Uniform civil code – prospects and challenges

Dr. H. Abdul Azeez[1]


In the light of recent Supreme Court judgment holding triple talaq as unconstitutional, serious deliberations are coming up from various corners for a uniform civil code for India. The framers of the Constitution thoughtfully placed the burden on the future Governments to implement the Uniform Civil Code as they conceived the wounds of partition would heal with the passage of time. However, due to the unethical political situations, the Governments could not promote confidence of minority religious segments of the country for its implementation. This Article analyses about the causes for not implementing the Uniform Civil Code and attempts put forward some measures for the implementation of it. The most vulnerable persons affected by the non-implementation are the women in any religious groups.  Hence, the rights upholding women’s rights equalising with that of men should be made as part of Uniform Civil Code, where as rituals, culture, etc., shall be left open for religious groups follow in their own way without affecting women’s rights. Further, as first step for implementation of the Uniform Civil Code, instead of going for compulsorily implementing in one go, it can be made as an optional in initial stage, i.e., whoever intends to follow it  may choose to follow it.


The debate on the Uniform Civil Code is getting momentum in India nowadays. The Uniform Civil Code can be considered as a common code which is applicable to all the communities irrespective of their religion, race, caste, creed, etc. The framers of our constitution included Uniform Civil Code in the directive principles of state policy under the conception that it would be implemented when the wounds created by the partition are healed by the passage on time. Article 44 of the Indian Constitution provides that State shall endeavor to secure for its citizens a Uniform Civil Code throughout the territory of India. For a convenient understanding this article is divided into following heads.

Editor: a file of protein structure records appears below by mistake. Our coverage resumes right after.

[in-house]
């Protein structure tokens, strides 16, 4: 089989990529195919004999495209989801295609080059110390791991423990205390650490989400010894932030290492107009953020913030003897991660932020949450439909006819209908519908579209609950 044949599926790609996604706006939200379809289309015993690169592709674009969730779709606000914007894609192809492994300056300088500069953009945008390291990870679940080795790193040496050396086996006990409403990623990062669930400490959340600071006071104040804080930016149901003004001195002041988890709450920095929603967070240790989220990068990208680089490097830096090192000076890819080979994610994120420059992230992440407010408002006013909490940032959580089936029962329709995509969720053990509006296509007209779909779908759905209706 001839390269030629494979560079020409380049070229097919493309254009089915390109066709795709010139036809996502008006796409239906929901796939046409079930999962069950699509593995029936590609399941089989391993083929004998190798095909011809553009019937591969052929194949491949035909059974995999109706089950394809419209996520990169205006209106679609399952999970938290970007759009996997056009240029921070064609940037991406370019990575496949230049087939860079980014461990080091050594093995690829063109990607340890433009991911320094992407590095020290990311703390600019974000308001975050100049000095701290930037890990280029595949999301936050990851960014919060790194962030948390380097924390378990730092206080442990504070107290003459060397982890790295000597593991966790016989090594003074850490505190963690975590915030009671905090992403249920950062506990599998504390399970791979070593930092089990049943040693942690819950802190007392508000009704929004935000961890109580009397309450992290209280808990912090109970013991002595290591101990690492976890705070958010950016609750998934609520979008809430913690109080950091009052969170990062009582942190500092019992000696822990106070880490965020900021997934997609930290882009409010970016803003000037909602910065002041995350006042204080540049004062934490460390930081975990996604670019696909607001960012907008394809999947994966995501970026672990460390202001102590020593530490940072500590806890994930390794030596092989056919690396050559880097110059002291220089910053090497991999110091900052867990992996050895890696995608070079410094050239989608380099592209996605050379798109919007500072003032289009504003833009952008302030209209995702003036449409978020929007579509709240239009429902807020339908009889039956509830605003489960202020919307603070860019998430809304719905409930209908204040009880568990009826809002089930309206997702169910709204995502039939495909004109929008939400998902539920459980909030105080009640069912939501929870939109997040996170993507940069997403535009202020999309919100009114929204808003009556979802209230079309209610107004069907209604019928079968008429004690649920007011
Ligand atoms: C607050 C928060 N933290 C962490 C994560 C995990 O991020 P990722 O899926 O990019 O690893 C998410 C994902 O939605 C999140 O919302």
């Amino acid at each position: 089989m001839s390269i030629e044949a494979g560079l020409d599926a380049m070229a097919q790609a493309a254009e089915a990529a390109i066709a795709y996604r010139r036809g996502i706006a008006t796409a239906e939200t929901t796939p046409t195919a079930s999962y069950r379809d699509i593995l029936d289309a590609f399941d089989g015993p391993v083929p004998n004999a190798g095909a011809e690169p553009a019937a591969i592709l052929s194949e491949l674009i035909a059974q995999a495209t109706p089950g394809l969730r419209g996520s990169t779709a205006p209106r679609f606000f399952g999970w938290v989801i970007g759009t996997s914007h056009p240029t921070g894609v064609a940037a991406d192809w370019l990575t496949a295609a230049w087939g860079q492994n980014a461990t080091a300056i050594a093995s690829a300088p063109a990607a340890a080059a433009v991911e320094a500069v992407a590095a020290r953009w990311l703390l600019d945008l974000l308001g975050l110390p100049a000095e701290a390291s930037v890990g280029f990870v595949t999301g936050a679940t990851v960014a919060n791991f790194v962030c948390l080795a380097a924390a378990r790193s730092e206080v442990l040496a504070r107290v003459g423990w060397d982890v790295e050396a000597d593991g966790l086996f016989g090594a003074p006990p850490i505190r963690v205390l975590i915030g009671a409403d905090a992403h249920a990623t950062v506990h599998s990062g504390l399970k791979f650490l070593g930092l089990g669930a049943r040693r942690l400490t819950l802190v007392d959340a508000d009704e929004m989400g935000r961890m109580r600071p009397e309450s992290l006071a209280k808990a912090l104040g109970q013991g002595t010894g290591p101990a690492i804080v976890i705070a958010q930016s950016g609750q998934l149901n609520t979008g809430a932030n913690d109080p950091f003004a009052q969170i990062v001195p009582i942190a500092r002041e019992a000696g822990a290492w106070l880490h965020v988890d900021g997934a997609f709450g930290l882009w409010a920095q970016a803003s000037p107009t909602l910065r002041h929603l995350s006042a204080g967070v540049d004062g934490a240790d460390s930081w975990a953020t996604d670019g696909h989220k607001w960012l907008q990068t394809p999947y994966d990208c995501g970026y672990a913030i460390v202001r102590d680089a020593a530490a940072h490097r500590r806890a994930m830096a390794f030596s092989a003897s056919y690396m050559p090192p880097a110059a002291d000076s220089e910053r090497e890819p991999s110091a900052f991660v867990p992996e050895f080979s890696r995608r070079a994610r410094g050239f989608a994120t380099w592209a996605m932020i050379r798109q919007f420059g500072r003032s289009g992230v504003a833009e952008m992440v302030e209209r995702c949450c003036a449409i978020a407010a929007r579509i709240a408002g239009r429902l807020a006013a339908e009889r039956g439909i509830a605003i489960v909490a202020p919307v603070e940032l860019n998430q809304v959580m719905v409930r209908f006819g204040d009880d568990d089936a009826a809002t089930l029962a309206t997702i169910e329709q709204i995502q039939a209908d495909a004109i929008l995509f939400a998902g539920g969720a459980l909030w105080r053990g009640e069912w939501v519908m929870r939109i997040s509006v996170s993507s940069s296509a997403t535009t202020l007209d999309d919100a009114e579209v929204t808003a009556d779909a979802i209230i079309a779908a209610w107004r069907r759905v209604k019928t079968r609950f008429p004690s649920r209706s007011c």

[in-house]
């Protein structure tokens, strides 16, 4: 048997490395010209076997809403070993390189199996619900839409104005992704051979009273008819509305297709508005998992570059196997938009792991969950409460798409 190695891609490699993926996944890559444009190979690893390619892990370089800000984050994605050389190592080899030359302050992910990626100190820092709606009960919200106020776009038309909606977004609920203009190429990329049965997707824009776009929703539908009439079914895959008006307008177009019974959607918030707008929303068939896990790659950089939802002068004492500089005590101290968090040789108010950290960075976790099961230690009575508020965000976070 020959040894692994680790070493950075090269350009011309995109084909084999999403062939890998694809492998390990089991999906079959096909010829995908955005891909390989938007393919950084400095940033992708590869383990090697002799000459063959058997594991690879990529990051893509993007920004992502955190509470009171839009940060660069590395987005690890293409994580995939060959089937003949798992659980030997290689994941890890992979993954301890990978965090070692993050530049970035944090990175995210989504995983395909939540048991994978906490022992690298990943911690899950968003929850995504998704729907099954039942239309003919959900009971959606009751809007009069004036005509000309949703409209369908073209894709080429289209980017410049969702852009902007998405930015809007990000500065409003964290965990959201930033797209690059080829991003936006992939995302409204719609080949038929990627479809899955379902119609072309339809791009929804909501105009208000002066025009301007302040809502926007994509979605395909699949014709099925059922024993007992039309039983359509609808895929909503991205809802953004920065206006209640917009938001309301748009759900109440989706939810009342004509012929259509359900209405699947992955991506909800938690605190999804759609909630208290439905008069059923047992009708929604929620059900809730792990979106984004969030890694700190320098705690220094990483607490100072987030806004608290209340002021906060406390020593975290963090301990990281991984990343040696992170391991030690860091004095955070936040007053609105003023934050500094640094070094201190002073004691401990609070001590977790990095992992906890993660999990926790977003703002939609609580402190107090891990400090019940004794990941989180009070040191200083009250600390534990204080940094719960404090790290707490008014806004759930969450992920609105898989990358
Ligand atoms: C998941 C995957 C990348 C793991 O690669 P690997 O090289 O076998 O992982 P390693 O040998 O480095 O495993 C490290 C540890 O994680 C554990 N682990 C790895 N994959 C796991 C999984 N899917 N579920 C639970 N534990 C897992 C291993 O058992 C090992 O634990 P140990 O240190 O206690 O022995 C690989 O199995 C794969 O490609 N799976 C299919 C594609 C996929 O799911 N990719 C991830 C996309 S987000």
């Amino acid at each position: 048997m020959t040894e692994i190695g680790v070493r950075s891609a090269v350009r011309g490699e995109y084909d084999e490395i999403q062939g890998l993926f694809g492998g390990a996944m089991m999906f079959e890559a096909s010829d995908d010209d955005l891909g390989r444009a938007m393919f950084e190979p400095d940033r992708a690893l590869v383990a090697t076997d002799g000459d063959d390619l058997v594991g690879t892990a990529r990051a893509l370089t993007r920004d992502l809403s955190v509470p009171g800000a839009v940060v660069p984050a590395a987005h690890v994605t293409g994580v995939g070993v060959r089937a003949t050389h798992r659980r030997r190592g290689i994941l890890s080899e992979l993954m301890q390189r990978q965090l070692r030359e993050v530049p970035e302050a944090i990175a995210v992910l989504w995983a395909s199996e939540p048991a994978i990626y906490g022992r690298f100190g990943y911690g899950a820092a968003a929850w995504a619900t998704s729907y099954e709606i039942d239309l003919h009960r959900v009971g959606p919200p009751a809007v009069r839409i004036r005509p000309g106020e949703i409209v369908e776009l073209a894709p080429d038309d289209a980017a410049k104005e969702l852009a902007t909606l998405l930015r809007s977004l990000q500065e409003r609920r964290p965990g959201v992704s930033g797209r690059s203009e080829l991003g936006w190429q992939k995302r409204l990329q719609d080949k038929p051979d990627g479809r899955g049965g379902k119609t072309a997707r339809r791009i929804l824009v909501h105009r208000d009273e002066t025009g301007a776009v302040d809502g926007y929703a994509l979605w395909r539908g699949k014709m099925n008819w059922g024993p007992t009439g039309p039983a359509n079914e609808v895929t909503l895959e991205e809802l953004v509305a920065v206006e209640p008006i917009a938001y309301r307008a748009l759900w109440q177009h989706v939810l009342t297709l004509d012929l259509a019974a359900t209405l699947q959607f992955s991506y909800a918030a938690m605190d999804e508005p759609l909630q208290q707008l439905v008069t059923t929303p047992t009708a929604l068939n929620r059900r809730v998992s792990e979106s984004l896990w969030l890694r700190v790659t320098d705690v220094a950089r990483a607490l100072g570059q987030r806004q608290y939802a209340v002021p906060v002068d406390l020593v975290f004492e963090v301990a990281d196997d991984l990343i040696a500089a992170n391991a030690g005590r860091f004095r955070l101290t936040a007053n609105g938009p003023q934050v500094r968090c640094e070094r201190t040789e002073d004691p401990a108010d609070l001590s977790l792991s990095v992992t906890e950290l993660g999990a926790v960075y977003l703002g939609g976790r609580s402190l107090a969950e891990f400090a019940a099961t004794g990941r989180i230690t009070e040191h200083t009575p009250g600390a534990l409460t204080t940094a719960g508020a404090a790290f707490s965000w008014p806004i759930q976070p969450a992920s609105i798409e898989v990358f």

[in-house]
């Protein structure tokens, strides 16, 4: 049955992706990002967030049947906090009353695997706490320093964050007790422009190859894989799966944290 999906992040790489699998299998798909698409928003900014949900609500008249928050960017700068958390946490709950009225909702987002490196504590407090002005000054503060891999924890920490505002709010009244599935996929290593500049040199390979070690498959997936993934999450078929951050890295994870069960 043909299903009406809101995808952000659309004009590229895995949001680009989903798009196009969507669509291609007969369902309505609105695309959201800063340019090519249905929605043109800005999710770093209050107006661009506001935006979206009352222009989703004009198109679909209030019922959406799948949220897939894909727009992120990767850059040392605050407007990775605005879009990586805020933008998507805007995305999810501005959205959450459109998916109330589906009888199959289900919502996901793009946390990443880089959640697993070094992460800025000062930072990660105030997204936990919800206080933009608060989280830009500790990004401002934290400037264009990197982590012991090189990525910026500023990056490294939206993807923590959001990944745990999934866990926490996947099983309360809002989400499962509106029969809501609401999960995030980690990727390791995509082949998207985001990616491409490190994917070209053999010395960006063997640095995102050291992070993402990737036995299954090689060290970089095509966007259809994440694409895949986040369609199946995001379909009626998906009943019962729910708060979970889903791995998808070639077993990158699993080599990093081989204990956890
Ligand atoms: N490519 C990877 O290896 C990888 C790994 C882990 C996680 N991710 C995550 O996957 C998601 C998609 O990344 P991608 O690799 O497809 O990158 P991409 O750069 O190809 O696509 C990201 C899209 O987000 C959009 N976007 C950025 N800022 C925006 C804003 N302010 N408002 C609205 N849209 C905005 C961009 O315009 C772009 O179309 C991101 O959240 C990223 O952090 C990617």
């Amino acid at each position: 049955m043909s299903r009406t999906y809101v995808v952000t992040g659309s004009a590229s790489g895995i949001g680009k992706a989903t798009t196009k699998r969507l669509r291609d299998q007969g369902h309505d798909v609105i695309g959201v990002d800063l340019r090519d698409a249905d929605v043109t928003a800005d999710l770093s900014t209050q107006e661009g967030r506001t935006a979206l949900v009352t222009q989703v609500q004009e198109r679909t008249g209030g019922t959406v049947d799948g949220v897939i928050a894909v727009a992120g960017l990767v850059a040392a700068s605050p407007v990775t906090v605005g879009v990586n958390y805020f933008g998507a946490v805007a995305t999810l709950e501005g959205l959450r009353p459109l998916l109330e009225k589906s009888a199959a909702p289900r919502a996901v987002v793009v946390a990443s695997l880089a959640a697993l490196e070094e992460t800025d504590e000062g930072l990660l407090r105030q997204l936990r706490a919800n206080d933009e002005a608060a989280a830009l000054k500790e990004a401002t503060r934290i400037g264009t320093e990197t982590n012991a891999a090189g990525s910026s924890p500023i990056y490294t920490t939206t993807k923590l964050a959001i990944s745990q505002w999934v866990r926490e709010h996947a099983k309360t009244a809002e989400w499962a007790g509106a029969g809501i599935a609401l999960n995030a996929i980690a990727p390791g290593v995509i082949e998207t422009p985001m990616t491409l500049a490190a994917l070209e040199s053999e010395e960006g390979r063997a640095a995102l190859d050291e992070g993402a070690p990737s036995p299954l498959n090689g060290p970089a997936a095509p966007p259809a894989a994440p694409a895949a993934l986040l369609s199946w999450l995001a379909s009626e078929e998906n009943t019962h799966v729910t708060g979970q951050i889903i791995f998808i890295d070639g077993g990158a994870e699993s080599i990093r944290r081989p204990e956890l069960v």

Position in Pre-independence Era

The study of Hindu legal history shows that during Hindu period[2] there was no interference of the State with Hindu law. They enjoyed complete immunity and the whole affairs were regulated by their personal laws. The state was like a welfare organization dealing with social interest and related matters. The social, political and economic life of the society was controlled by the rules and regulations of the sages who dominated the entire Hindu period.[3] During this period there were no other religious communities and so the conflict between personal laws was not material and the uniformity of law was a general rule than an exception.[4] The Muslim period which was based on the divine origin of laws and no individual could alter the law or question the authority of Caliph.[5] When Muslim law also became the law of land, Hindu law was allowed to be reserved for the Hindus and the Mohammedan rulers did not interfere with the system. The result was that the Muslim followed their Muslim law and the Hindus were allowed to stick to their own system of law. Thus, the two separate systems of personal laws on parallel lines remained to be in existence in India. It was when the British controlled India that a complete change in criminal law and a new system to deal with the various matters of civil law came into existence.

Uniform Civil Code and Modern India

The idea of Uniform Civil Code was deliberated in the Constituent Assembly but separate personal laws were retained for separate communities because the makers of constitution were convinced that some more preparation is required in the minds of people before a Uniform Civil Code is introduced. Thus, what resulted was not a secular state in the western sense of the word, rather a ‘secular’ state with religious laws for its religious groups. The problem that aroused as a consequence of the above was the retention of separate personal laws leading to contradictions in rituals and practices in personal matters. The separate personal laws of India are inherently unequal as they are founded on the rules and traditions of completely different religions, and the constitution of India recognized and the continued existence of Personal Laws. There are different personal laws like the Hindu Marriage Act, the Hindu Succession Act, the Hindu Minority and Guardian ship Act, the Hindu Adoption and Maintenance Act, etc, governing the personal matters of Hindus; and the Shariat Act, the Dissolution of Muslim Marriage Act, the Muslim Women (Protection of Rights on Divorce) Act, etc., which are based on the tenets of Holy Quran, govern the personal matters of Muslims. The Indian Christians were governed by the Indian Christian Marriage Act, the Indian Divorce Act and the Cochin Christian Succession Act, etc. Parsi’s are also having a different set of laws of their own. It is a fact that uniformity does not exist in all these personal laws, obviously, as these personal laws bases their origin in religious backings or tenets. It is submitted that the issue not of the uniformity but of the fact that they confer unequal rights depending on the religion and the gender.